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Conducting nanowires in insulating ceramics

Abstract

Low-dimensional structures, such as microclusters, quantum dots and one- or two-dimensional (1D or 2D) quantum wires, are of scientific and technological interest due to their unusual physical properties, which are quite different from those in the bulk1,2,3,4. Here we present a successful method for fabricating conducting nanowire bundles inside an insulating ceramic single crystal by using unidirectional dislocations. A high density of dislocations (109 cm−2) was introduced by activating a primary slip system in sapphire (α-Al2O3 single crystal) using a two-stage deformation technique. Plate specimens cut out from the deformed sapphire were then annealed to straighten the dislocations. Finally, the plates on which metallic Ti was evaporated were heat-treated to diffuse Ti atoms inside sapphire. As a result of this process, Ti atoms segregated along the unidirectional dislocations within about 5 nm diameter, forming unidirectional Ti-enriched nanowires, which exhibit excellent electrical conductivity. This simple technique could potentially to be applied to any crystal, and may give special properties to commonly used materials.

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Figure 1: The fabrication process of a 1D nanostructure bundle.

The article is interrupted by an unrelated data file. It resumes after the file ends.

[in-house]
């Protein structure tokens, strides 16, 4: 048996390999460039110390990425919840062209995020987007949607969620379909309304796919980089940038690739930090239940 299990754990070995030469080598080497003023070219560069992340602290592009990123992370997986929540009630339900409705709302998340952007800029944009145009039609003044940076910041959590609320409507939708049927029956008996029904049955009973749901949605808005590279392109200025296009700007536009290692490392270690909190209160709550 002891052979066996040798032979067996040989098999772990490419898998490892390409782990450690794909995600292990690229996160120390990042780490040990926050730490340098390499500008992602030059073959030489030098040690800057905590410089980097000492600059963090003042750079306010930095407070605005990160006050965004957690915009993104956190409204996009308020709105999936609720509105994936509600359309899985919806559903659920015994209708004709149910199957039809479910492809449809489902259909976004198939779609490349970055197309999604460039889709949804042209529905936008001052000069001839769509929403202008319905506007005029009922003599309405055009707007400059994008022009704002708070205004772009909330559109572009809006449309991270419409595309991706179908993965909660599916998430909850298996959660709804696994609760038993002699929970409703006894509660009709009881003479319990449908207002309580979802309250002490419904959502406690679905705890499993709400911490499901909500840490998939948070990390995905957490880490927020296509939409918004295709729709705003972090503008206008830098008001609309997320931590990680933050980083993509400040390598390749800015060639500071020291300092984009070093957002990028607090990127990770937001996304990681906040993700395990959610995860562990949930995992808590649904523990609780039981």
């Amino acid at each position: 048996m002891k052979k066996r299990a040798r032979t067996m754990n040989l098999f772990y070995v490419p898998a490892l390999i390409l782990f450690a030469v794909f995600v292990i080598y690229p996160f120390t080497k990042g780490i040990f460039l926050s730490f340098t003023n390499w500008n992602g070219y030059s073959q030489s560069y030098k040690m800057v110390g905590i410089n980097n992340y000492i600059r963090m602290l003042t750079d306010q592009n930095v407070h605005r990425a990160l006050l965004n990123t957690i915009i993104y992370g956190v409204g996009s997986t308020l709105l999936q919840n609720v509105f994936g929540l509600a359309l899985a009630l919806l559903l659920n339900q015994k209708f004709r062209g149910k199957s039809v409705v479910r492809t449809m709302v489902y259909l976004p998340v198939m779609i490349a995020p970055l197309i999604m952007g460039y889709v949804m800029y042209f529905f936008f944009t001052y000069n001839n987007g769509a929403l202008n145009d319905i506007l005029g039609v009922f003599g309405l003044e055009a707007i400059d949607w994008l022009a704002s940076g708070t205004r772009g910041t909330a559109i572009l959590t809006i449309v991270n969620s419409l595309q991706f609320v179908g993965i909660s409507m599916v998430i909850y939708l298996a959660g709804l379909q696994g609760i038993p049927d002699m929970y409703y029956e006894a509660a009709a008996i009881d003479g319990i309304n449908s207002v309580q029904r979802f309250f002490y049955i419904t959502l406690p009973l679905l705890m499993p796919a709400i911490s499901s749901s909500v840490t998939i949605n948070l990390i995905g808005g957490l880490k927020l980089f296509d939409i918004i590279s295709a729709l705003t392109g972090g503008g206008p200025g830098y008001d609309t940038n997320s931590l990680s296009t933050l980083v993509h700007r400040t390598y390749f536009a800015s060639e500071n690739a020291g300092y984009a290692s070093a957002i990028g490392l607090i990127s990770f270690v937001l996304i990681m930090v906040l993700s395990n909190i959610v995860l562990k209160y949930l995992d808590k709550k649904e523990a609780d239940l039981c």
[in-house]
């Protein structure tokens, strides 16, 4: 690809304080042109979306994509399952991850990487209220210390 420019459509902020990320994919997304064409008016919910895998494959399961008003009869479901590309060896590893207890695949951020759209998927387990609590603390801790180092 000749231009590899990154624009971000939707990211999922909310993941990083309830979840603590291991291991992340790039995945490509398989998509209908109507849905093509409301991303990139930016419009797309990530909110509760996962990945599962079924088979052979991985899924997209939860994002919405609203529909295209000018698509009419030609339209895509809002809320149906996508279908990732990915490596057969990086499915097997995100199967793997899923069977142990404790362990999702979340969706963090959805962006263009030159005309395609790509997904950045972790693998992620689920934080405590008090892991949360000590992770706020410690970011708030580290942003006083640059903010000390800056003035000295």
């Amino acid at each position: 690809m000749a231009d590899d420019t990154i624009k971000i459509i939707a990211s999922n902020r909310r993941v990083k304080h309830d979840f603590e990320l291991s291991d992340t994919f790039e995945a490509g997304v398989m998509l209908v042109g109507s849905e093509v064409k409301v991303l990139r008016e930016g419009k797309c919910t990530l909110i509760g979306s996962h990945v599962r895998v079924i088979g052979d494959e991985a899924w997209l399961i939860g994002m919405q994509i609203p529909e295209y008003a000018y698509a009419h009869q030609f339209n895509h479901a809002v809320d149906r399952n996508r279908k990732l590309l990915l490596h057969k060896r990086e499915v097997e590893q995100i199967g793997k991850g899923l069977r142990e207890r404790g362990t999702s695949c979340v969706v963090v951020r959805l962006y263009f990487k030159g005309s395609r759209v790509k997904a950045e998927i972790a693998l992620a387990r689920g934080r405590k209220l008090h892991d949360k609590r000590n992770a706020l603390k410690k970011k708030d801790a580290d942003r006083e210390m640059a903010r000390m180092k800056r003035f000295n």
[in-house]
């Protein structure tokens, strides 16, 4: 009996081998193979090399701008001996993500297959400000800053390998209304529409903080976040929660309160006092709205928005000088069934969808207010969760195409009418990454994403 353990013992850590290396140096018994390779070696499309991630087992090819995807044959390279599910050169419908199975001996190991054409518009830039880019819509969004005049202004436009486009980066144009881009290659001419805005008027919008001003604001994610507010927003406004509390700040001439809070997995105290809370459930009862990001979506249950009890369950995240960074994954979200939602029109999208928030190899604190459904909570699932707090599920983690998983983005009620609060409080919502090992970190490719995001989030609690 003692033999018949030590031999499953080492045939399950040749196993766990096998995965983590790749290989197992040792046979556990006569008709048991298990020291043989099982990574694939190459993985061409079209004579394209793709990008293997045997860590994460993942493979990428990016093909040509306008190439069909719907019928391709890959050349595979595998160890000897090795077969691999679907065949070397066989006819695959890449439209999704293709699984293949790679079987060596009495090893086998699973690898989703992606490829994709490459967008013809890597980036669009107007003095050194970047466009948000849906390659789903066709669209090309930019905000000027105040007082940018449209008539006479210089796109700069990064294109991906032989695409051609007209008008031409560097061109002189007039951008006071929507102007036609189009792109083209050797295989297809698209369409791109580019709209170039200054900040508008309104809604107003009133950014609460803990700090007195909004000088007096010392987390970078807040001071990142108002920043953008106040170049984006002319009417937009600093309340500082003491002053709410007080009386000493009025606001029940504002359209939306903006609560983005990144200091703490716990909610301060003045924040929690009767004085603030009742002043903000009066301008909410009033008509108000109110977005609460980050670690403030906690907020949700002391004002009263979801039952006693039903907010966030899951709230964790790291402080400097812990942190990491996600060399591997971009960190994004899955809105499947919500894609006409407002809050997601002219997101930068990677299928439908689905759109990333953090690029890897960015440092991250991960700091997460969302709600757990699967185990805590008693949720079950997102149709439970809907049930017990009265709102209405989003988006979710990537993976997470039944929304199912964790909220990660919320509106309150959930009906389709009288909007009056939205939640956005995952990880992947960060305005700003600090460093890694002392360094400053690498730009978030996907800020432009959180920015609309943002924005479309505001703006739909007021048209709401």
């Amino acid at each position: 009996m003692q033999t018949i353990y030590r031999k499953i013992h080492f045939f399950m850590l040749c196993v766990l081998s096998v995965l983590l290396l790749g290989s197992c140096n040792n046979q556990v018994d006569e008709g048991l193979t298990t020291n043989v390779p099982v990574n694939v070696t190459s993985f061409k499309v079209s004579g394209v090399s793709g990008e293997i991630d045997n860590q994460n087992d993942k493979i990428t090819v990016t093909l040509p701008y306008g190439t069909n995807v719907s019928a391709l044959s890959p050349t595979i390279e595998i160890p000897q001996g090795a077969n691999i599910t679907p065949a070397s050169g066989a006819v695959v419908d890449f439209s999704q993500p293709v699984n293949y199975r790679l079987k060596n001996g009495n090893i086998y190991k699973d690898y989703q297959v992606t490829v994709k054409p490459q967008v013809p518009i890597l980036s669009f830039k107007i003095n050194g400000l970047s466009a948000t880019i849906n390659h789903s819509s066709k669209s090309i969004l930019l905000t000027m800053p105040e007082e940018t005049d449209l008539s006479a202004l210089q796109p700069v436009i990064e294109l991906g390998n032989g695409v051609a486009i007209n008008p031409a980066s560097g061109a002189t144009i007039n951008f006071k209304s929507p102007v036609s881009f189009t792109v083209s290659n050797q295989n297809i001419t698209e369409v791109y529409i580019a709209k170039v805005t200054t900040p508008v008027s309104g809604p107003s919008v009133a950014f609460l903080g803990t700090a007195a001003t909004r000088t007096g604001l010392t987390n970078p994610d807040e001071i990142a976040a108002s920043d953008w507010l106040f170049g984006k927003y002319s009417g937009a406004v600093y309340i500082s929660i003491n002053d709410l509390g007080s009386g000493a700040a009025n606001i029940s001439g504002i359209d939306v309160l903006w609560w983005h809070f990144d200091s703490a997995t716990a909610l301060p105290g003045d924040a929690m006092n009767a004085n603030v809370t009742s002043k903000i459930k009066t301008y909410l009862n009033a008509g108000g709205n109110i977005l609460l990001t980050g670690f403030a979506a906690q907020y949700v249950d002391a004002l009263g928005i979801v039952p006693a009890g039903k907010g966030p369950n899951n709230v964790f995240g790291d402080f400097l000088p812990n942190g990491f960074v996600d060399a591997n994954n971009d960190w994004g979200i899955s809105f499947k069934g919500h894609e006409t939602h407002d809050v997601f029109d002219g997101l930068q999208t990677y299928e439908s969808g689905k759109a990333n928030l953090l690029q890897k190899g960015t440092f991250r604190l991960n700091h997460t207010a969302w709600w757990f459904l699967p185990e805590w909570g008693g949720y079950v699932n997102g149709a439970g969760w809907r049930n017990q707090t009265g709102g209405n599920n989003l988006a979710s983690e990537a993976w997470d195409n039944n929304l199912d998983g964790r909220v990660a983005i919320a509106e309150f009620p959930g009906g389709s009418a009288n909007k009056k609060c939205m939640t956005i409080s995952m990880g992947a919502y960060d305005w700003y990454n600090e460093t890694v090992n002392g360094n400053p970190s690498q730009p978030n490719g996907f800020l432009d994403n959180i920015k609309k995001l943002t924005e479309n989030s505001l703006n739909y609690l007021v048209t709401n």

Figure 2: Transmission electron microscope bright-field images showing the dislocation structures formed by the two-stage deformation technique and the post-annealing process.
Figure 3: Composition and chemical bonding around the unidirectional dislocations after the Ti infiltration process.
Figure 4: Typical current-mapping images obtained from the sapphire plate by using the contact-current mode of the scanning probe microscope.

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Acknowledgements

The authors acknowledge K. P. D. Lagerlöf for useful discussions. This work was supported by PRESTO, Japan Science and Technology Corporation, and the Active Nano-characterization and Technology project, MEXT, Japan.

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Correspondence to Yuichi Ikuhara.

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Nakamura, A., Matsunaga, K., Tohma, J. et al. Conducting nanowires in insulating ceramics. Nature Mater 2, 453–456 (2003). https://doi.org/10.1038/nmat920

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